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Instrumenting Weblogic Applications with WLDF: Where Does The Application Spend Time?

February 1, 2012 Leave a comment Go to comments

The WebLogic Diagnostic Framework is a very powerful tool complementing the WebLogic server that offers virtually unlimited possibilities to monitor, tune and troubleshoot your deployed applications. In this post I will describe how to use WLDF in order to get a better idea on where does an application spend it’s time, broken down by components. This is achieved by using the WLDF application-scoped instrumentation. The main steps for setting it up are:

  1. Enable the Diagnostic Context to track down a request throughout the system;
  2. Enable server-scoped instrumentation;
  3. Enable application-scoped instrumentation;
  4. Define specific Diagnostic Monitors and assign them specific Actions;
  5. Update the application with the new settings;
  6. Access the instrumented application and analyze the collected data;

Let’s get into details with each of these steps…

1. Enable the Diagnostic Context

When the Diagnostic Context is enabled for a certain server, Weblogic will assign an Execution Context ID (ECID) to each request. The ECID will then be used to track down the request throughout various subsystems in the application server. To enable the Diagnostic Context:

  • Expand the “Diagnostics” menu in the “Domain Structure” section of the Administration Console, and click “Context”.
  • Click “Lock and Edit”
  • Select the desired server and click “Enable”
  • “Save” and “Activate Changes”

2. Enable server-scoped instrumentation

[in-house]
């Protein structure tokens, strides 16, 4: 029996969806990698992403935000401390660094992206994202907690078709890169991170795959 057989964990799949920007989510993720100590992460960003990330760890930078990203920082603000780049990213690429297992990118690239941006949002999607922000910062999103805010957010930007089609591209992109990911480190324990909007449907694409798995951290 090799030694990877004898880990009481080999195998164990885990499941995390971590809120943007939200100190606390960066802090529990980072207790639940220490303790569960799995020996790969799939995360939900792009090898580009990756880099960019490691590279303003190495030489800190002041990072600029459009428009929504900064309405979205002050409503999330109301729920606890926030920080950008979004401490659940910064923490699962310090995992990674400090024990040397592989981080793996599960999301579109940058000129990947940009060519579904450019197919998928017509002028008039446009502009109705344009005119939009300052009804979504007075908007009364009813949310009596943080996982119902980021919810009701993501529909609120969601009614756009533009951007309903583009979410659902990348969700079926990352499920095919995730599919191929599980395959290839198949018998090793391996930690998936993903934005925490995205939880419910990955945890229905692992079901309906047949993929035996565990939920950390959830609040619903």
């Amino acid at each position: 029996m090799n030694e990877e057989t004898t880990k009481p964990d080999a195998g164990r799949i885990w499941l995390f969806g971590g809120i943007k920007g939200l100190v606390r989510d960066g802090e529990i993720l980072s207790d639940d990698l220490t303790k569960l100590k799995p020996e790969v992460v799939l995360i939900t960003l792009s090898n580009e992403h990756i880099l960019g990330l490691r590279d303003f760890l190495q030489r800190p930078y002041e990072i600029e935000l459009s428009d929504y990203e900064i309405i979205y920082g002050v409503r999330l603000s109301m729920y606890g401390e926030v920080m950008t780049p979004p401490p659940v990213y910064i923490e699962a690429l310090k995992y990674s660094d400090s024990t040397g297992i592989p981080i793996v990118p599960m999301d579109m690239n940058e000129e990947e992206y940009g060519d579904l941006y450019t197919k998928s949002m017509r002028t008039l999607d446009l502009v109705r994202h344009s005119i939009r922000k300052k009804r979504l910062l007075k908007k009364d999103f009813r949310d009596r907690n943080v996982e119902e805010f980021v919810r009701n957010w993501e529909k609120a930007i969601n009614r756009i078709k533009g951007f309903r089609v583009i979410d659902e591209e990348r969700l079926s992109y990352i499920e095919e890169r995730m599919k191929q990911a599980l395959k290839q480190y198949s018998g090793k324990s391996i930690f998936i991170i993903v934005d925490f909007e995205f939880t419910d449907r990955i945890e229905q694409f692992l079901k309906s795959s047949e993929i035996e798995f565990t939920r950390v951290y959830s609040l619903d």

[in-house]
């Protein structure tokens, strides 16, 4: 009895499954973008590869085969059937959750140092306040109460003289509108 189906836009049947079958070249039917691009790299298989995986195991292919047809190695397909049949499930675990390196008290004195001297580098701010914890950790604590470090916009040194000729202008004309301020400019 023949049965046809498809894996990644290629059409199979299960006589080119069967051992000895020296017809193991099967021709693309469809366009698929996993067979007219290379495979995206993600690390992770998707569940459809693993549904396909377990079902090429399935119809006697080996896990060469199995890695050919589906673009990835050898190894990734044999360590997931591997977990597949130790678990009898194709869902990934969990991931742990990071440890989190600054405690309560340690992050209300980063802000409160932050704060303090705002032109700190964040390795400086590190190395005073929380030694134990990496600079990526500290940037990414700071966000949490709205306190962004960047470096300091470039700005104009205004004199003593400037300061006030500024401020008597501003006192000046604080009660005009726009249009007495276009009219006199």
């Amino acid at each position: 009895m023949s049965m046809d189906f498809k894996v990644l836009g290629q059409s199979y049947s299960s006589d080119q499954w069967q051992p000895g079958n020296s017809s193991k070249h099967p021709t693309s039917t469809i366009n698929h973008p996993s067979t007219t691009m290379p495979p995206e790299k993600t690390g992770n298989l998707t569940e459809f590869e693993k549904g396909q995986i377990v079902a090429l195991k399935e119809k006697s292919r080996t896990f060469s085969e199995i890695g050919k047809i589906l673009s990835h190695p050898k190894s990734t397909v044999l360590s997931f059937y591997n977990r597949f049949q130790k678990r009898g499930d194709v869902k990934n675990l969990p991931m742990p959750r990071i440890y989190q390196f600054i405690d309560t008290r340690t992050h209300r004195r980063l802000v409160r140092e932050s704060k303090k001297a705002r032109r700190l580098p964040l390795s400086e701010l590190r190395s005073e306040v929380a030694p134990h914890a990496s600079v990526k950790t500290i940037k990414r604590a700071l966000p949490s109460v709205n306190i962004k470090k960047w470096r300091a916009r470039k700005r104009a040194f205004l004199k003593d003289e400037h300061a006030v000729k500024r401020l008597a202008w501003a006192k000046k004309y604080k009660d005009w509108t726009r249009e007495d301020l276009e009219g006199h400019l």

In order to use application-scoped instrumentation, a higher level server-scoped instrumentation must be enabled. The advantage is that if you have different instrumentation settings for many different applications, you can easily disable all instrumentation in one step by disabling the server-scoped instrumentation. The action is also performed in the Administration console:

  • Click on „Diagnostic Modules” and click „New” to create a new Diagnostic Module. Give it a Name and optionally, a description:

  • Click „OK”, then click on the newly created Module to configure it. You must first target it to the server(s) to be instrumented:

  • Click on the “Configuration” tab and Enable the server-scoped instrumentation:

3. Enable application-scoped instrumentation;

In the same way the server-scoped instrumentation was enabled, the application-scoped instrumentation must be enabled also. To do this:

  • Enable the application-scoped instrumentation. Click on the desired deployment, then navigate to the “Configuration” tab and the “Instrumentation” sub-tab.

  • On the same page, you can add specific monitors and assign actions to each of them. Click on „Add Monitor From Library”:

4. Define specific Diagnostic Monitors and assign them specific Actions

This is the step where we actually define what information we want to get from the deployment instrumentation

  • In the next screen you can choose a list of already defined monitors, which basically mark the time before, after and around certain events in the application, around being the difference between after and before.

You can find a specific monitor for your use case in the reference below: